Questions to Define Your Need to Hire

Posted by Terri Cohen

Young female business woman in the office

The first step in developing a strong recruitment process is defining the actual need for talent. Identifying recruitment needs helps align recruitment efforts and ultimately guides recruiters and hiring managers to find the most qualified candidate for the position.

We compiled a list of critical questions to define your need to hire to start targeting candidates that fit your requirements, values, and culture.

1. Why do you need to add a position?

Work with the team lead throughout this process to ensure this position is needed. If someone has recently left the team, evaluate if they left on their own or were asked to leave. Is the manager looking to expand the team's responsibilities? Maybe, the team has been working on overdrive and is looking for a specialist to take a portion of work off the team's plate. Understanding the motive behind the role is the foundation for the entire process.

2. How will this position benefit the company?

Tying into the above, see if there is a retention issue with this position. If it is, that may point to more significant issues within the team that needs to be addressed. If not, you can look for a star player to bring the team to the next level.

3. What are the required skills and expertise?

Is the team looking for a specialist or a generalist position? Think about the missing puzzle piece you're looking for. Do you need to hire a specific skill set, or is it a high-touchpoint position where culture fit is most important?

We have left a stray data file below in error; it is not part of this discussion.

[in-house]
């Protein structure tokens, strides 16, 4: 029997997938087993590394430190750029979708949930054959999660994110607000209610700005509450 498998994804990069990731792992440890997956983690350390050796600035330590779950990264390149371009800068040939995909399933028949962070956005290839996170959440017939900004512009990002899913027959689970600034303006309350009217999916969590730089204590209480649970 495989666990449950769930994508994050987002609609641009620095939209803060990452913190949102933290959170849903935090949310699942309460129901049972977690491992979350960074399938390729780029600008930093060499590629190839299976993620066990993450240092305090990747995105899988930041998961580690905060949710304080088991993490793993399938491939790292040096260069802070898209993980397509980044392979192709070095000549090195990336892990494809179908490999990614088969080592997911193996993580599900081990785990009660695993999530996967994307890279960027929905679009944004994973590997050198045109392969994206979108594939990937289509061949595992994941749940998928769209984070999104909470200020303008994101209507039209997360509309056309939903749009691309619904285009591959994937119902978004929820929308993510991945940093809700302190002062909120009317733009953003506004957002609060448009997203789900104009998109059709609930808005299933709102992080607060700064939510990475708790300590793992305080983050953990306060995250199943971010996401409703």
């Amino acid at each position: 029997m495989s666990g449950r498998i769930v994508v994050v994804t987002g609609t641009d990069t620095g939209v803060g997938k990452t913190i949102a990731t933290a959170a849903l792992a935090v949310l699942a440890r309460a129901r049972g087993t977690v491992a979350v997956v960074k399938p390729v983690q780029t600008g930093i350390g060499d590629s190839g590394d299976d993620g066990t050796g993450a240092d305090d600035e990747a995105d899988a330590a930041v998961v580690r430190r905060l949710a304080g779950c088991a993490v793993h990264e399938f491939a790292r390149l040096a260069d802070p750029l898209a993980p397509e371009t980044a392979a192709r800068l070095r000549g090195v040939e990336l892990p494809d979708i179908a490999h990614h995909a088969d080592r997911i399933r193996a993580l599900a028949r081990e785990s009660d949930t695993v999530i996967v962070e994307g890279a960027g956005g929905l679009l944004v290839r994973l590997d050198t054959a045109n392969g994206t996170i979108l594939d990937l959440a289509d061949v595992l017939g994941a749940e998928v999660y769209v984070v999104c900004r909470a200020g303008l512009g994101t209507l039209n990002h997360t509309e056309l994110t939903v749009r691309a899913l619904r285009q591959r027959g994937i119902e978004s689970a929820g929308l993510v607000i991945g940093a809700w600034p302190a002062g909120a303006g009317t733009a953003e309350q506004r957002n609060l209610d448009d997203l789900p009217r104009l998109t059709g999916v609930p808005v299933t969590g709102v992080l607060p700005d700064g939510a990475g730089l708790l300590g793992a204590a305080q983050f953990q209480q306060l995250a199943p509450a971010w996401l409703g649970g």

4. Are there gaps on the team, or are you looking to backfill?

Backfilling a position can simply mean passing on previous responsibilities. Filling a gap in a team will need a more dynamic candidate who can take the initiative to become what the team needs. After creating a candidate persona, you can better understand exactly who you are looking for in your search.

5. How much experience should the ideal candidate have?

Is this an entry-level position or a manager role? Will the team have time to train them, or will they need to hit the ground running? In the current job market, many candidates are making upward moves based on their learned skills, not their education. Be open to considering first-time leaders; it's likely their current company has not had an opportunity to give them. Historical patterns of job discrimination are also front and center in upward transitions. Women and people of color will be eager and hungry to make an impact when given the chance!

7. What are the certification requirements?

Will the team require certain industry certifications? Ask the team lead if on-the-job training can be provided or if they have the budget and time to pay for certification. Hiring non-certified candidates can widen your search. It's possible that many candidates have never been afforded the chance to attain certifications within their field. You can also find unique hires in candidates that are changing industries.

8. Who will manage this employee?

What type of leader will manage this employee? Have a sit-down with the leader to understand what they are looking for in a direct report. What soft skills do they appreciate in an employee? You want to set the professional relationship up for success with a culture fit. Otherwise, you risk turnover.

9. Who, if anyone, will report to this employee?

Speak to them, ask what they need from a new leader. They will be the go-to resource when it comes to company knowledge and business as usual for the incoming hire.

Taking the time to understand what is needed and expected of a new hire will make your company stronger.

Interested in learning more information about best hiring practices? Download our latest eBook, The World-Class Recruitment Guide, for everything you need to know.

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Topics: Recruitment Strategy